Analysis: Trump was wrong about the law, Obamacare politics and his judges
WASHINGTON — Former President Donald Trump promised to repeal Obamacare, the health insurance program that helped fuel the backlash tea party movement and ultimately his own candidacy.
If Trump couldn't get Congress to do away with the law — and he couldn't, even with Republicans in control of both chambers — he would choose Supreme Court justices who would declare Obamacare unconstitutional.
"If I win the presidency, my judicial appointments will do the right thing unlike Bush's appointee John Roberts on Obamacare," Trump tweeted in 2015, referring to the decision Roberts wrote that preserved the law's mandate for Americans to buy health insurance.
But two of the three jurists Trump picked for the court — Brett Kavanaugh and Amy Coney Barrett — voted with Roberts as part of a 7-2 majority Thursday to deny standing to a group of conservative states that claimed the law harmed them. It was a major blow — perhaps a decisive one — against the political right's long fight against Obamacare and a sign of the limit of Trump's influence on the justices he appointed.
In the first hours after the ruling, Trump greeted the news with the deafening silence of defeat.
And as President Joe Biden and Democratic congressional leaders scrambled to put out statements in praise of the ruling, most Republicans followed Trump's lead by refusing to give it any extra attention.
Rather than speak individually, House Republican leaders put out a joint news release. In a break with Trump's style, they refrained from attacking the court or its decision while highlighting their distaste for Obamacare, which is formally titled the Affordable Care Act.
"While the Supreme Court ruled today that states do not have standing to challenge the mandate, the ruling does not change the fact that Obamacare failed to meet its promises and is hurting hard-working American families," House Minority Leader Kevin McCarthy, R-Calif., Minority Whip Steve Scalise, R-La., and Conference Chair Elise Stefanik, R-N.Y., said in their statement. "Now, Congress must work together to improve American health care."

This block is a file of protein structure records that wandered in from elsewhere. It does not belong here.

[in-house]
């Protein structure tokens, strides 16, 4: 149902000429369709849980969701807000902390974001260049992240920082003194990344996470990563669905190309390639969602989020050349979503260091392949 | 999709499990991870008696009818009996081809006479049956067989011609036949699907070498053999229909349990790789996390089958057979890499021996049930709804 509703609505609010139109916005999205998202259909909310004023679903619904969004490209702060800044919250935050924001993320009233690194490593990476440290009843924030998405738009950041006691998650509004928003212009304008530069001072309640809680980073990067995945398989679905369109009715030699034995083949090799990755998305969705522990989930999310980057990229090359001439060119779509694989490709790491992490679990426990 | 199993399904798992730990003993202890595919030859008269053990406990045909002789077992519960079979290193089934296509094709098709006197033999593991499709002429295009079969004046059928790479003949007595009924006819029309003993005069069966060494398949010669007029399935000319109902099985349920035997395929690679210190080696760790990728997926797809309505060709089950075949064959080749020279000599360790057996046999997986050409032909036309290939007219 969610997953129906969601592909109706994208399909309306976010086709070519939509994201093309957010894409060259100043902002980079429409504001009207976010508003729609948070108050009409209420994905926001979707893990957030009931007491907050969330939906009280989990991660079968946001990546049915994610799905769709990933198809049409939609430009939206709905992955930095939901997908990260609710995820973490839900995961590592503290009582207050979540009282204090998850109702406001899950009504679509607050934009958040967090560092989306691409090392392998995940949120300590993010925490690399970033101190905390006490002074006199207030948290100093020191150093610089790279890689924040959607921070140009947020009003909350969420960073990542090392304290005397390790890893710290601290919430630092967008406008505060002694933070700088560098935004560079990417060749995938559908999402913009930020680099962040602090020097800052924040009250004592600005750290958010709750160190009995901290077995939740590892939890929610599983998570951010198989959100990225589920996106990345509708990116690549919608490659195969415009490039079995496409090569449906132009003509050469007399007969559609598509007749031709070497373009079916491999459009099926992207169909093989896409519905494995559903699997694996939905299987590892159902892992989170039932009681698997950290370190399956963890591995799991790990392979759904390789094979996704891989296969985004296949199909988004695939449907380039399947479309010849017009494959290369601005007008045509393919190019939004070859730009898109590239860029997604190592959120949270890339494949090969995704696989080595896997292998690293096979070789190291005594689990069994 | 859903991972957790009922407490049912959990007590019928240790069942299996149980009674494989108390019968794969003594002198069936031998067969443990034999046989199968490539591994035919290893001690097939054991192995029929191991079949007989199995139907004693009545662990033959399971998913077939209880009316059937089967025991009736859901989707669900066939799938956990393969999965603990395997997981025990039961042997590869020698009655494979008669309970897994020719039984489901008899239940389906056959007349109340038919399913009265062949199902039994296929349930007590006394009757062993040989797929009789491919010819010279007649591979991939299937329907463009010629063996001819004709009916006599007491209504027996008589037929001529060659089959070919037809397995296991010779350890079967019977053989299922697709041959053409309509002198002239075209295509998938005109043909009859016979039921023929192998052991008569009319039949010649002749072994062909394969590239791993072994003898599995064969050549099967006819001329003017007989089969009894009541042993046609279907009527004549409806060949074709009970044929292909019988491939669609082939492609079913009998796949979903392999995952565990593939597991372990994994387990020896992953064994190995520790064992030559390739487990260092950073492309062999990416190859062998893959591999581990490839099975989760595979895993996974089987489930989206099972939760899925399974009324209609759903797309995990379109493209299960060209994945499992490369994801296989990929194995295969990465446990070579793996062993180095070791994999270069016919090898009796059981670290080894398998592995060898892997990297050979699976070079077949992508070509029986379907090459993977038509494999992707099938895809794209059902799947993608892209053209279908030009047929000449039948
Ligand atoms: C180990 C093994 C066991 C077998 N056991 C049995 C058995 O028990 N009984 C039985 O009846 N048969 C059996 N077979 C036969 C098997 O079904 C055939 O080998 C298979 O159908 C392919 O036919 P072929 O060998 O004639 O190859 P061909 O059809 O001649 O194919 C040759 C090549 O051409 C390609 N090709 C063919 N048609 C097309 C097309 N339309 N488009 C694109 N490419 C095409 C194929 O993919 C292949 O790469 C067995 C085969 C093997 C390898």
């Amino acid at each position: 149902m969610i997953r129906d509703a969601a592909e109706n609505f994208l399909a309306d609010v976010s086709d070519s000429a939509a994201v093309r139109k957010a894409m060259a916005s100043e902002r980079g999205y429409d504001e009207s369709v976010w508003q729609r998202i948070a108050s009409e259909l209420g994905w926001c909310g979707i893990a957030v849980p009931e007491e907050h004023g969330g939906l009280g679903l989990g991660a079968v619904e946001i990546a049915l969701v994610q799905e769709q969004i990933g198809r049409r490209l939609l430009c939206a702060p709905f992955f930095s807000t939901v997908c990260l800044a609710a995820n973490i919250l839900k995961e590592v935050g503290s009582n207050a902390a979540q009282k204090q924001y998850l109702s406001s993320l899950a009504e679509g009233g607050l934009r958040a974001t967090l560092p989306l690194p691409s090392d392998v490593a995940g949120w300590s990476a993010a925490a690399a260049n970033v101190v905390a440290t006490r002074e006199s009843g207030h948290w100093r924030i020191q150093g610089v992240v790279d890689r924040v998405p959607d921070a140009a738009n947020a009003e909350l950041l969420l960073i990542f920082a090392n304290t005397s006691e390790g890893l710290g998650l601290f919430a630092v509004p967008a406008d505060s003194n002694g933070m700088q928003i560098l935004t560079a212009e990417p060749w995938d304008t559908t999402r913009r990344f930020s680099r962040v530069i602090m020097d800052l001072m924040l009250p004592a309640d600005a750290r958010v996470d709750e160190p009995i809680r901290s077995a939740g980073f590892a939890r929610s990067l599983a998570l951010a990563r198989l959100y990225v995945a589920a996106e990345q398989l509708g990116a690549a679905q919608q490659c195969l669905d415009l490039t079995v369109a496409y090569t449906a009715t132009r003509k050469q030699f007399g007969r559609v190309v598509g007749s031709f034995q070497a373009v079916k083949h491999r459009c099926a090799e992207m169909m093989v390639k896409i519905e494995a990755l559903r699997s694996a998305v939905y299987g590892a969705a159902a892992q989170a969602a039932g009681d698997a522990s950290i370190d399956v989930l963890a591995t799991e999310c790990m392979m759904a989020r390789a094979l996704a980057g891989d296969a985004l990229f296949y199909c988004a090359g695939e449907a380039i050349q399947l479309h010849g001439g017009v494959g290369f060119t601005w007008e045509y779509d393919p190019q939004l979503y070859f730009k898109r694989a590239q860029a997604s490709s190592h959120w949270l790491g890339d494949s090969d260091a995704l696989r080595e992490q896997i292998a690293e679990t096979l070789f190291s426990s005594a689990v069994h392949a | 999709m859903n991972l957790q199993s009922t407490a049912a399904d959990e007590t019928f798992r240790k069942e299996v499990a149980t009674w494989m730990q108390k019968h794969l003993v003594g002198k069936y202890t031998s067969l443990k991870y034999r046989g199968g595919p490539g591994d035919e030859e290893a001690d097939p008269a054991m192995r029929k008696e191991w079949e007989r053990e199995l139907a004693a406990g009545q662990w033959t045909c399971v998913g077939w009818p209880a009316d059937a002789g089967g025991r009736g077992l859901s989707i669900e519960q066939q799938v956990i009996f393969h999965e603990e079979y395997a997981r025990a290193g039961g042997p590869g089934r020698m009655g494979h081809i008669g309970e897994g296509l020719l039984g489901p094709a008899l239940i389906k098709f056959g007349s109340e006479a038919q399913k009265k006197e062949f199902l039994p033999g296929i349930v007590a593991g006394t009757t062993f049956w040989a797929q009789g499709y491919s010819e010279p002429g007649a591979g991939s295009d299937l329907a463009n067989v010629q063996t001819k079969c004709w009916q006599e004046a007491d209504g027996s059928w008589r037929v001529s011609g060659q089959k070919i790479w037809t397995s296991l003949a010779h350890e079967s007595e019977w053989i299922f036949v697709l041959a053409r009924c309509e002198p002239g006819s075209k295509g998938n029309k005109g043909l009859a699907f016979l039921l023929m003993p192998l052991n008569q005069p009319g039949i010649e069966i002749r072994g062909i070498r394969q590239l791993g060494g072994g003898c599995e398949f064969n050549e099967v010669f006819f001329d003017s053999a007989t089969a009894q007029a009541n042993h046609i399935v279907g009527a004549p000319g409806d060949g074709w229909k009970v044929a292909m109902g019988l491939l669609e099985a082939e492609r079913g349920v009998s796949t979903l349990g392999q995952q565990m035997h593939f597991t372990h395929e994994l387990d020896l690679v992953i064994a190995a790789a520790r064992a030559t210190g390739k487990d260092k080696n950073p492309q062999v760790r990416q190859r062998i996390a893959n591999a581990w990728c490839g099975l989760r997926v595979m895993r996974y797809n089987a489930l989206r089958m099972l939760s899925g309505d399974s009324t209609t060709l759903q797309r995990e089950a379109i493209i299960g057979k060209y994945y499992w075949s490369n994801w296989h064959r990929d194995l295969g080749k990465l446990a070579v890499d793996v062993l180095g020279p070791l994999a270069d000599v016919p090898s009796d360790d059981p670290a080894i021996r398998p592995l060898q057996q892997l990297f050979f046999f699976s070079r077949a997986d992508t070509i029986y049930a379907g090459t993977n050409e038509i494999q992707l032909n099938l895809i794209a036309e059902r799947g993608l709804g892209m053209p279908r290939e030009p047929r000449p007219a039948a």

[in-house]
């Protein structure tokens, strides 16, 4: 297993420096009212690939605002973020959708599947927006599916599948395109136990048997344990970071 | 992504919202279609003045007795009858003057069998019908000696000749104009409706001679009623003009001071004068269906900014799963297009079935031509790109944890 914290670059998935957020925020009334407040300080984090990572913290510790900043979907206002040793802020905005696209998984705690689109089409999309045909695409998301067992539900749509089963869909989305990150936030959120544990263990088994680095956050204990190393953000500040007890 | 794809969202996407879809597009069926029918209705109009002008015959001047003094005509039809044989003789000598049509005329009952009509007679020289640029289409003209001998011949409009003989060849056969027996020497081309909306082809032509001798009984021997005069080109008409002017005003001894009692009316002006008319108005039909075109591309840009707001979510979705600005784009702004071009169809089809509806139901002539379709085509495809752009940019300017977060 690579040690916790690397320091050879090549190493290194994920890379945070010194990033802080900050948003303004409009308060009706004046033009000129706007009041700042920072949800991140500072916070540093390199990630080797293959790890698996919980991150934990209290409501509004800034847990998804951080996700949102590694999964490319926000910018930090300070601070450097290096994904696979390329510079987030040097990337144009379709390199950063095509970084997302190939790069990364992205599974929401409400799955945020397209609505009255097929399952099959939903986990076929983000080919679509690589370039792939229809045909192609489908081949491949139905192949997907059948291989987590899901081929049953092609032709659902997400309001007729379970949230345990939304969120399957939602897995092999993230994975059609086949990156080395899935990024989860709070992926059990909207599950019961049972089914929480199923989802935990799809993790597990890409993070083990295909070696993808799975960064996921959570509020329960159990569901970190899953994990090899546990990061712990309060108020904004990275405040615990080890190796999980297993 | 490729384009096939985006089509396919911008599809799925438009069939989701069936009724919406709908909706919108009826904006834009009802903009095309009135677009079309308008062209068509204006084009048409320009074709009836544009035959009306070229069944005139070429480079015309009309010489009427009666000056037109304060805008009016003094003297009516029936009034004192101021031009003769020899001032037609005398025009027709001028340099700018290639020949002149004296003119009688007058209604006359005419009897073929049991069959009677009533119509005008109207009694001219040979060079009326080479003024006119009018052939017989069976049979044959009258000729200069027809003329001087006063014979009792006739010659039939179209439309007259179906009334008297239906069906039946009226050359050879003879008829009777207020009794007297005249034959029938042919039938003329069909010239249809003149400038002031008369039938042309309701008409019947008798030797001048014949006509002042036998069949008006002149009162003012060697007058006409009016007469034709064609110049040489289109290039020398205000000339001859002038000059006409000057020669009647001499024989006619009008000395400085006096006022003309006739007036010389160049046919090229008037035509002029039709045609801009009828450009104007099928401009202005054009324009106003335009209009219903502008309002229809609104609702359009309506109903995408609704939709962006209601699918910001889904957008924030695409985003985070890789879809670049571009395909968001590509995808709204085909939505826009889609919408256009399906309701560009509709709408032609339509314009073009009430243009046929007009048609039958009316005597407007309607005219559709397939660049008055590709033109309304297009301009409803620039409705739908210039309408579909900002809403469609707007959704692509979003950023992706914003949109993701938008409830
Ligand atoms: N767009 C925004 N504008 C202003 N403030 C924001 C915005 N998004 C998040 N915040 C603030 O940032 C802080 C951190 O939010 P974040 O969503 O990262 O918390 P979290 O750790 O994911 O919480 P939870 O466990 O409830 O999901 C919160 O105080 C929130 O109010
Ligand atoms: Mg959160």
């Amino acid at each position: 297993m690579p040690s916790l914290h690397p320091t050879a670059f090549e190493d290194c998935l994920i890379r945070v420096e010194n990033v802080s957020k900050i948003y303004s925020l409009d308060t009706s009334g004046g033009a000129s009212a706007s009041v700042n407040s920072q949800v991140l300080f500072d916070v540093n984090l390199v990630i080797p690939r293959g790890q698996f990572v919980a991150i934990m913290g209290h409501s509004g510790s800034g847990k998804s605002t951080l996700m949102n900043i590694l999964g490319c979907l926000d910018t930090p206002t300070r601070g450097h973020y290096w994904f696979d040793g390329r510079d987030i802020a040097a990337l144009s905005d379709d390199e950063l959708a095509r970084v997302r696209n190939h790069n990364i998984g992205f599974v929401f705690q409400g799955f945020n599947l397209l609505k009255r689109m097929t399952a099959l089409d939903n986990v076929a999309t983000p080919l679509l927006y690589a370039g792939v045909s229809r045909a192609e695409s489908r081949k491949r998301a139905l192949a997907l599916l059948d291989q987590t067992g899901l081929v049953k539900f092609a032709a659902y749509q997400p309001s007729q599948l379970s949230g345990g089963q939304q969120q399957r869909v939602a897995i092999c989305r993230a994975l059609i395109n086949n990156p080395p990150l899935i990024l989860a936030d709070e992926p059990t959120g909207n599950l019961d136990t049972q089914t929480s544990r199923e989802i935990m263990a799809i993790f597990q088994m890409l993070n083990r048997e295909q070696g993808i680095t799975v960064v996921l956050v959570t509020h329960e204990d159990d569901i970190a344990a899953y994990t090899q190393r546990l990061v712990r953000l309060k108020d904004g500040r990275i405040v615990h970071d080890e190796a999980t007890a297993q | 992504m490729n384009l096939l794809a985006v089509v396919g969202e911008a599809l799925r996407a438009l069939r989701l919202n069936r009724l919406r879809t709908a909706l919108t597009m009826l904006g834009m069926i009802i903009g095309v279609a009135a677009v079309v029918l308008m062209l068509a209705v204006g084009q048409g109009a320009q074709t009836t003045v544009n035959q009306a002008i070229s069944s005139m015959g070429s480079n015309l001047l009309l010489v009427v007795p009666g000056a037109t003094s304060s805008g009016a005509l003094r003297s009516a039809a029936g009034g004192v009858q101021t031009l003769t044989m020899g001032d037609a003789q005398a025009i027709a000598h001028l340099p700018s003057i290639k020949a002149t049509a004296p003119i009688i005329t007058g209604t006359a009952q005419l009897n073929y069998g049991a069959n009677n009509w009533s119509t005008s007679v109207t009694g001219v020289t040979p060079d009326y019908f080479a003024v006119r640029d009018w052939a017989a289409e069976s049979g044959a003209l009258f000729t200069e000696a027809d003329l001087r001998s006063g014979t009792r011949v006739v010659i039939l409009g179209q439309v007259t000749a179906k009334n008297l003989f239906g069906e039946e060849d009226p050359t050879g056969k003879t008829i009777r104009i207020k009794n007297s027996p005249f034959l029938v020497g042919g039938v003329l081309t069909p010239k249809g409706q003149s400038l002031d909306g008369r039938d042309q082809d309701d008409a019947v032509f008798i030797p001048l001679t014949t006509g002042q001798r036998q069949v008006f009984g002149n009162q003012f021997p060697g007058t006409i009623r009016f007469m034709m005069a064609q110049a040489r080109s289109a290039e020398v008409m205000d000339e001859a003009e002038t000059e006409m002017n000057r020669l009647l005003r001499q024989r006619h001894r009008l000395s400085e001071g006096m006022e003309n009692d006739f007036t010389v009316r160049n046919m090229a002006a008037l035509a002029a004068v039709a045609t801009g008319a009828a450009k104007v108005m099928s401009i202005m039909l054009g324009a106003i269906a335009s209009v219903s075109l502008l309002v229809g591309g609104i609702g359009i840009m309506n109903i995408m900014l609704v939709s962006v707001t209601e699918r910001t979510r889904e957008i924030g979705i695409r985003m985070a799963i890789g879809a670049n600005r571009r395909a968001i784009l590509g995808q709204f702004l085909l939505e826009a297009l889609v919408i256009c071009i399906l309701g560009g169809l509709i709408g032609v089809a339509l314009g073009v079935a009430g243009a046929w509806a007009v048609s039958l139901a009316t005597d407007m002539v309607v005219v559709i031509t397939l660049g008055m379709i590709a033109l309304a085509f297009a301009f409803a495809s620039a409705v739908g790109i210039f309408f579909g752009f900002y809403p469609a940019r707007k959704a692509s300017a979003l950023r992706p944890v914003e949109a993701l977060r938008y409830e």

There was no promise to renew the fight to repeal the law or to mount another court battle over its constitutionality.
House Republicans remember Democrats' hammering them over the repeal effort in the 2018 midterms and easily winning control of the House. Now, as they look to take power back, Republicans aren't at all interested in fighting to take health insurance benefits away from millions of Americans.
Former President Barack Obama nodded to the political and legal dynamics Thursday afternoon.
"This ruling reaffirms what we have long known to be true: the Affordable Care Act is here to stay," he said in a statement.
Such an outcome was far from certain last year, when Trump nominated Amy Coney Barrett to succeed the late Justice Ruth Bader Ginsburg. Around the same time, he said repeatedly that the court should overturn Obamacare.
"We know what he thinks because he tells us what he thinks, and he made it clear that he wants his Supreme Court and this nominee to join him in eliminating the Affordable Care Act," Sen. Dick Durbin, D-Ill., said at Barrett's confirmation hearing. "This is his litmus test."
Barrett steadfastly declined to show her hand at the time, following the past practice of nominees in evading senators' questions about ongoing court cases.
Sen. Dianne Feinstein, D-Calif., who led off Democratic questioning, asked her directly about the suit that ended up being decided Wednesday.
"It's a case that's on the court's docket, and the canons of judicial conduct would prohibit me from expressing a view," Barrett told Feinstein.
At the time, many Republicans and Democrats believed Barrett would be inclined to side with Trump, particularly because she had been critical of Roberts' previous opinion upholding Obamacare in an unrelated case.
But only two justices — Samuel Alito and Trump appointee Neil Gorsuch — departed from the majority's opinion Wednesday, which essentially held that the states had no standing to sue because they wouldn't be harmed by an insurance mandate that the justices said is unenforceable. It's unenforceable because Trump and Congress eliminated the law's penalty for people who decline to buy health insurance.
"Unsurprisingly, the States have not demonstrated that an unenforceable mandate will cause their residents to enroll in valuable benefits programs that they would otherwise forgo," Justice Stephen Breyer wrote for the majority. Justice Clarence Thomas, siding with the majority, wrote a separate concurring opinion.
In the end, Trump was wrong about the law, the politics of trying to kill the Affordable Care Act — and the assumption that he could control the votes of his Supreme Court picks.
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